She only has to say it once, and I dropped the case and I pay for the guy's car. And a few months later Jenny and I go to City Hall and get married.
I still didn't believe in the idea of marriage, and I still don't. But I believe in her, and I've given up on the idea of being right.
Mike Birbiglia. Mike Birbiglia's one man show, Sleepwalk With Me, is playing off Broadway. This fall, Mike Birbiglia is coming to your town on a 30-city tour.
Coming up. The secret place that Dan Savage sneaks off to at 2 o'clock on Tuesday afternoon. That's in a minute from Chicago Public Radio and Public Radio International, when our program continues.
It's This American Life. I'm Ira Glass.
Each week on our show we choose a theme, bring you different kinds of stories on that theme. Today's show recorded at the Chicago Theater and at NYU's Skirball Center and broadcast to 430 movie theaters across the country, Return to the Scene of the Crime. We have various people returning to the scenes of various crimes, looking for clues and answers. It's very nice to see you all here in person versus the way that I usually encounter you, which is during the pledge drive, calling you each one by one to administer pledge drive justice. That was kind of an uneasy laugh, if you ask me.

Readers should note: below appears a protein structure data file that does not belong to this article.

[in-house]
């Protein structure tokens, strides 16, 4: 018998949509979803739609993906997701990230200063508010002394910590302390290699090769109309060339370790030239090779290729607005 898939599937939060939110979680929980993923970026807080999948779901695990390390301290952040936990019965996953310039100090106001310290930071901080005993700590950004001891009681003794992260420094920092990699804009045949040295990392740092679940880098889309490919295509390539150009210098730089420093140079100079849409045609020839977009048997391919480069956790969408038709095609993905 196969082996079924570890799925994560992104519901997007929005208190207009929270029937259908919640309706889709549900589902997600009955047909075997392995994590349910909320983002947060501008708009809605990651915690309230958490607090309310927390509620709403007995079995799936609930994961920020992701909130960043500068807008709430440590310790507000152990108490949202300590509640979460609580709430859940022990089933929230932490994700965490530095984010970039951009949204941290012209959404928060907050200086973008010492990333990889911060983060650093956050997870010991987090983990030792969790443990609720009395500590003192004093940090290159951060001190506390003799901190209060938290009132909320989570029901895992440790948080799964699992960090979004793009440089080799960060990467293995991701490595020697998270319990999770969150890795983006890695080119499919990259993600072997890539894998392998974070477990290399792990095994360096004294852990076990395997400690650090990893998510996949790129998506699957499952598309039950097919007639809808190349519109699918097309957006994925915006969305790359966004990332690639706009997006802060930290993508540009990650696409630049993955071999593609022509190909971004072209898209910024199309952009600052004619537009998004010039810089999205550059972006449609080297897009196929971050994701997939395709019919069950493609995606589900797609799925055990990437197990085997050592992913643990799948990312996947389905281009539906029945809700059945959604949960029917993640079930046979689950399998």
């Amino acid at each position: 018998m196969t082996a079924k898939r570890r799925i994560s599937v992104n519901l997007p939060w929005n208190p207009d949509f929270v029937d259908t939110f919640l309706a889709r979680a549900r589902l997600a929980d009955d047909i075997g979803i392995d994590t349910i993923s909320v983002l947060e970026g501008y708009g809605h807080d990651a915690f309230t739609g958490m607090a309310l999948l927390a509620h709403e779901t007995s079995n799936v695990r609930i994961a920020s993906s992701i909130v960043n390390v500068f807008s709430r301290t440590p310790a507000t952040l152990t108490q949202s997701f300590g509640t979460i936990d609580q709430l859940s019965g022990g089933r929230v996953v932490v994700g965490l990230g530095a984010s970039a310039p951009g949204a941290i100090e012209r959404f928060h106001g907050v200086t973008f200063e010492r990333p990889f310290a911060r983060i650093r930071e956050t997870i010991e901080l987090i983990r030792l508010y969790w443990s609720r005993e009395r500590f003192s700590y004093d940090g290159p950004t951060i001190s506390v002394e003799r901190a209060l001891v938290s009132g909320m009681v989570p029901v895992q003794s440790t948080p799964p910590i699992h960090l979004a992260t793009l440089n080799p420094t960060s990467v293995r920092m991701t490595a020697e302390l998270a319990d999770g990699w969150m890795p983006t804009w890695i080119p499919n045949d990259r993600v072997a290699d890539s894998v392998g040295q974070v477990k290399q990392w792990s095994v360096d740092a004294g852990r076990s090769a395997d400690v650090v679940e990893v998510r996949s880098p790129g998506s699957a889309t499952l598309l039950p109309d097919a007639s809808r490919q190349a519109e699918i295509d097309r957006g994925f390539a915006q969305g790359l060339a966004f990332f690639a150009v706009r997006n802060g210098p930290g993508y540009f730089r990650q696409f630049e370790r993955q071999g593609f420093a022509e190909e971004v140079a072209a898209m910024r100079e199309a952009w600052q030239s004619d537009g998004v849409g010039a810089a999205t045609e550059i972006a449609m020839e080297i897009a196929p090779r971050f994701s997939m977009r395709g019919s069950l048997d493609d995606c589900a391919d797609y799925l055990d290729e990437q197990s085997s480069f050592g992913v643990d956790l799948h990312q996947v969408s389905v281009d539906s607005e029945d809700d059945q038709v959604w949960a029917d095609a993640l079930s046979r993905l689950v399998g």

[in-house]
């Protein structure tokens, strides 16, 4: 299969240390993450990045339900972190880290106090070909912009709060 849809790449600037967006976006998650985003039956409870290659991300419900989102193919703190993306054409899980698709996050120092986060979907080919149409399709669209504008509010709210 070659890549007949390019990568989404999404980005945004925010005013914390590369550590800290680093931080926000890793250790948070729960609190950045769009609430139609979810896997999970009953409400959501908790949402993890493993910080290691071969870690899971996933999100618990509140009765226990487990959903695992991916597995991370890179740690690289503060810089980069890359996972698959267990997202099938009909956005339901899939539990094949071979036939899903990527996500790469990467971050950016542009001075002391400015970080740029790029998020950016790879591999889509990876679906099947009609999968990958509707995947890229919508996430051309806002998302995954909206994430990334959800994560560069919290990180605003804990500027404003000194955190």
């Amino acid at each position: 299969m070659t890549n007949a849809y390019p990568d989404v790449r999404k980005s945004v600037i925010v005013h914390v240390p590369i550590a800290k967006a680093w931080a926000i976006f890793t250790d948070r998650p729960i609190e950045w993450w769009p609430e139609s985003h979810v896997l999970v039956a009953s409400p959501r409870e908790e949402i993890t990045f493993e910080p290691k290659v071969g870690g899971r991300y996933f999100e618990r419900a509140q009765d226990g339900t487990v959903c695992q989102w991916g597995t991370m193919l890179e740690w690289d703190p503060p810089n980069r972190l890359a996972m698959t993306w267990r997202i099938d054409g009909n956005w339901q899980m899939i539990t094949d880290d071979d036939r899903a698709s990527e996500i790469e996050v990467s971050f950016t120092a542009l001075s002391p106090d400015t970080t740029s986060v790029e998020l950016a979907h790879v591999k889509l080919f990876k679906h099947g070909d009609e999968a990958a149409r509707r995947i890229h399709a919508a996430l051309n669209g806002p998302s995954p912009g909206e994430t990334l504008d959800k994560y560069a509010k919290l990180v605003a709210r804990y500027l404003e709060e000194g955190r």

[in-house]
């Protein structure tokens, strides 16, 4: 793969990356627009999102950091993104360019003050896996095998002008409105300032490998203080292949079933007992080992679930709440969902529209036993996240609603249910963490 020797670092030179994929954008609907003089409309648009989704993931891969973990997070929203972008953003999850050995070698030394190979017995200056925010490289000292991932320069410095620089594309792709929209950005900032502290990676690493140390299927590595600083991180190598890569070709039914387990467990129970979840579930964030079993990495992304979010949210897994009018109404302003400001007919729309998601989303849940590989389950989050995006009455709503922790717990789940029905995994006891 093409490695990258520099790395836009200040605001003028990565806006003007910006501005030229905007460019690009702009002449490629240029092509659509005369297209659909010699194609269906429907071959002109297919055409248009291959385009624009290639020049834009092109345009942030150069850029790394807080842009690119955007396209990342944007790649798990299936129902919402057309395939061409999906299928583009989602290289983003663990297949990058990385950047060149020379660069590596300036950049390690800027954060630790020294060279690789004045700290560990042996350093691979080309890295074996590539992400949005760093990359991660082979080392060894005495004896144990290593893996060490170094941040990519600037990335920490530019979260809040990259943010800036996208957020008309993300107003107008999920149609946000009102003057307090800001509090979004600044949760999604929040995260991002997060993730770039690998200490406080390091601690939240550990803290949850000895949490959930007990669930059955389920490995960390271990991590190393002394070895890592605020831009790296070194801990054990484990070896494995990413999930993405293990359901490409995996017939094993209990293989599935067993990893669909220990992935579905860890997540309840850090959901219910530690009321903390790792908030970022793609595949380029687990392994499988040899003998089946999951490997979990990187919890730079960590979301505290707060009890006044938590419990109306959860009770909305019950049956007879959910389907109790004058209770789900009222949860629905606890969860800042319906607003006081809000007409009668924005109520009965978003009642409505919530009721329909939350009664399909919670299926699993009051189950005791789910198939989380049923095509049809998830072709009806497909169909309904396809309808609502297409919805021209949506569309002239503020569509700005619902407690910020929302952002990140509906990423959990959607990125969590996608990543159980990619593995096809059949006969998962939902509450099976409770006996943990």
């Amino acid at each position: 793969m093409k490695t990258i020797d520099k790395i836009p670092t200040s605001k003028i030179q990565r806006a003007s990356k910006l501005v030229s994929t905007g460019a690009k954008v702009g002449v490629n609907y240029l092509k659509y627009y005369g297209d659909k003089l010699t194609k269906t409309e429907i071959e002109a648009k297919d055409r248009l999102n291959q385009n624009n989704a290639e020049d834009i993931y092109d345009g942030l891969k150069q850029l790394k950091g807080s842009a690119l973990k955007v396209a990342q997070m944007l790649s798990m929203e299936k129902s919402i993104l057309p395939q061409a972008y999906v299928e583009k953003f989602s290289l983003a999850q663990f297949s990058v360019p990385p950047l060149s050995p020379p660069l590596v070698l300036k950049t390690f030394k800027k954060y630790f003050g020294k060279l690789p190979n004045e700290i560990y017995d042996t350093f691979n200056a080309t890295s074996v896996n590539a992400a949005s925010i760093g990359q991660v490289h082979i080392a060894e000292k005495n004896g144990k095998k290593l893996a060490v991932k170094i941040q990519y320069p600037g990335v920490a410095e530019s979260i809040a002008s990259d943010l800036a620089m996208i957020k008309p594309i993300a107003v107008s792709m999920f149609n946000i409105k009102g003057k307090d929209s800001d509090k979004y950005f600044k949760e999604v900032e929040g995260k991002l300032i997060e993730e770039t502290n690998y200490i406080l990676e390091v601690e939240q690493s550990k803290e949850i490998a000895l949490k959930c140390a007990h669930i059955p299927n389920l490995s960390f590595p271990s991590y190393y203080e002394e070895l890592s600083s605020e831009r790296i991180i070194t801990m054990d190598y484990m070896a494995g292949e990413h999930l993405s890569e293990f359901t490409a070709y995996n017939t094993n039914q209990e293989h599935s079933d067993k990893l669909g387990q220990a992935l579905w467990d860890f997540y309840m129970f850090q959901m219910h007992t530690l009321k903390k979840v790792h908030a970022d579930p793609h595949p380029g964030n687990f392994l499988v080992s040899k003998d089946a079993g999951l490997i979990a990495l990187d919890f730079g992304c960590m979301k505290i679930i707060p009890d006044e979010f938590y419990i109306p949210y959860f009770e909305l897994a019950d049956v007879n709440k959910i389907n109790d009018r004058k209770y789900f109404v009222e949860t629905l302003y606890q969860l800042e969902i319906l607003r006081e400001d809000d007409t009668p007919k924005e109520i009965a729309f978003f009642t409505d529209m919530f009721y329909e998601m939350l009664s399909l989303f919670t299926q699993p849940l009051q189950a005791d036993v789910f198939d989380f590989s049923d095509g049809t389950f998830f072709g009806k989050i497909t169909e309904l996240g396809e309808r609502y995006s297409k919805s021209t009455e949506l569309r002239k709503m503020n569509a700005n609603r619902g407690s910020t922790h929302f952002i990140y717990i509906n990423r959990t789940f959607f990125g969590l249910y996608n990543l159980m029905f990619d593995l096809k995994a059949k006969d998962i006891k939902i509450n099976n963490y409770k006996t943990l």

Act Two. Return To The Scene Of The Scene.
We've arrived at Act Two of our show. Return to the Scene of the Scene.
Joss Whedon is one of those people who either you have never heard of him at all, have no idea who he is, or you love him.
The creator of the funny, iconic Buffy the Vampire Slayer, but also Angel, Firefly, Serenity, Doll House. He makes movies. This year, with some collaborators, he decided he was going to make a musical, not for television, not for the movies, but for the internet. And the result was this online musical called Doctor Horrible's Sing-Along Blog.